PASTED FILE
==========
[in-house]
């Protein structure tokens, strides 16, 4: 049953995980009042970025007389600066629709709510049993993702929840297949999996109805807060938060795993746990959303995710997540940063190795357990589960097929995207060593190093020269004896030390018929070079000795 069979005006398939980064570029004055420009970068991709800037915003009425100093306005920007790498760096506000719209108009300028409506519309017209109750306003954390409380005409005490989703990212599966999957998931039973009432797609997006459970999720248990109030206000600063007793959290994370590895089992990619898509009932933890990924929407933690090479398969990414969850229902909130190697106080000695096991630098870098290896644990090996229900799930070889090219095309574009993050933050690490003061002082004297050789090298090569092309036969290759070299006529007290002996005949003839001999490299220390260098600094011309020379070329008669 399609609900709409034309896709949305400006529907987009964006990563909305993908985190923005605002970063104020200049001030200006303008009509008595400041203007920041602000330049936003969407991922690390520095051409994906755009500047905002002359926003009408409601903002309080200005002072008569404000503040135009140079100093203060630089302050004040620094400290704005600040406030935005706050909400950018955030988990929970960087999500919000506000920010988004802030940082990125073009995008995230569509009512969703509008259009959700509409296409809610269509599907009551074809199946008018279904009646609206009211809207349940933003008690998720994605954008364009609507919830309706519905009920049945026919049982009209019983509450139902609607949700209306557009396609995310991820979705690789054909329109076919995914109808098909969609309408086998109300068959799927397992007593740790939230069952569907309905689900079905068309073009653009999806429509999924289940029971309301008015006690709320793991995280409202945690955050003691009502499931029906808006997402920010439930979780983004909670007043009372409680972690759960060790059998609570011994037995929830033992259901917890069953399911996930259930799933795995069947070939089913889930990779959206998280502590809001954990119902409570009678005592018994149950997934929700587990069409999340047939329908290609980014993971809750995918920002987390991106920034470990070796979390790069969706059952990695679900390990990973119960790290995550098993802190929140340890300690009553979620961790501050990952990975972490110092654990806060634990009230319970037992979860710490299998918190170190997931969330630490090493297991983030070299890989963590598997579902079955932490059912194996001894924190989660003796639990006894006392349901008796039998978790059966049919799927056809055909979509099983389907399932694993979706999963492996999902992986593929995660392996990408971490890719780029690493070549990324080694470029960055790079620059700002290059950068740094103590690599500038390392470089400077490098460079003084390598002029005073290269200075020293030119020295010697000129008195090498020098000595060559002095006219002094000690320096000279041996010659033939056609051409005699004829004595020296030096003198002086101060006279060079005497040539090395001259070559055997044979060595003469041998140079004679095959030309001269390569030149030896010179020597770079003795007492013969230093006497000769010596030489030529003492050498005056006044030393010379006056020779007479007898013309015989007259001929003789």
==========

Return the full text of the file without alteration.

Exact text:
[in-house]
């Protein structure tokens, strides 16, 4: 049953995980009042970025007389600066629709709510049993993702929840297949999996109805807060938060795993746990959303995710997540940063190795357990589960097929995207060593190093020269004896030390018929070079000795 069979005006398939980064570029004055420009970068991709800037915003009425100093306005920007790498760096506000719209108009300028409506519309017209109750306003954390409380005409005490989703990212599966999957998931039973009432797609997006459970999720248990109030206000600063007793959290994370590895089992990619898509009932933890990924929407933690090479398969990414969850229902909130190697106080000695096991630098870098290896644990090996229900799930070889090219095309574009993050933050690490003061002082004297050789090298090569092309036969290759070299006529007290002996005949003839001999490299220390260098600094011309020379070329008669 399609609900709409034309896709949305400006529907987009964006990563909305993908985190923005605002970063104020200049001030200006303008009509008595400041203007920041602000330049936003969407991922690390520095051409994906755009500047905002002359926003009408409601903002309080200005002072008569404000503040135009140079100093203060630089302050004040620094400290704005600040406030935005706050909400950018955030988990929970960087999500919000506000920010988004802030940082990125073009995008995230569509009512969703509008259009959700509409296409809610269509599907009551074809199946008018279904009646609206009211809207349940933003008690998720994605954008364009609507919830309706519905009920049945026919049982009209019983509450139902609607949700209306557009396609995310991820979705690789054909329109076919995914109808098909969609309408086998109300068959799927397992007593740790939230069952569907309905689900079905068309073009653009999806429509999924289940029971309301008015006690709320793991995280409202945690955050003691009502499931029906808006997402920010439930979780983004909670007043009372409680972690759960060790059998609570011994037995929830033992259901917890069953399911996930259930799933795995069947070939089913889930990779959206998280502590809001954990119902409570009678005592018994149950997934929700587990069409999340047939329908290609980014993971809750995918920002987390991106920034470990070796979390790069969706059952990695679900390990990973119960790290995550098993802190929140340890300690009553979620961790501050990952990975972490110092654990806060634990009230319970037992979860710490299998918190170190997931969330630490090493297991983030070299890989963590598997579902079955932490059912194996001894924190989660003796639990006894006392349901008796039998978790059966049919799927056809055909979509099983389907399932694993979706999963492996999902992986593929995660392996990408971490890719780029690493070549990324080694470029960055790079620059700002290059950068740094103590690599500038390392470089400077490098460079003084390598002029005073290269200075020293030119020295010697000129008195090498020098000595060559002095006219002094000690320096000279041996010659033939056609051409005699004829004595020296030096003198002086101060006279060079005497040539090395001259070559055997044979060595003469041998140079004679095959030309001269390569030149030896010179020597770079003795007492013969230093006497000769010596030489030529003492050498005056006044030393010379006056020779007479007898013309015989007259001929003789």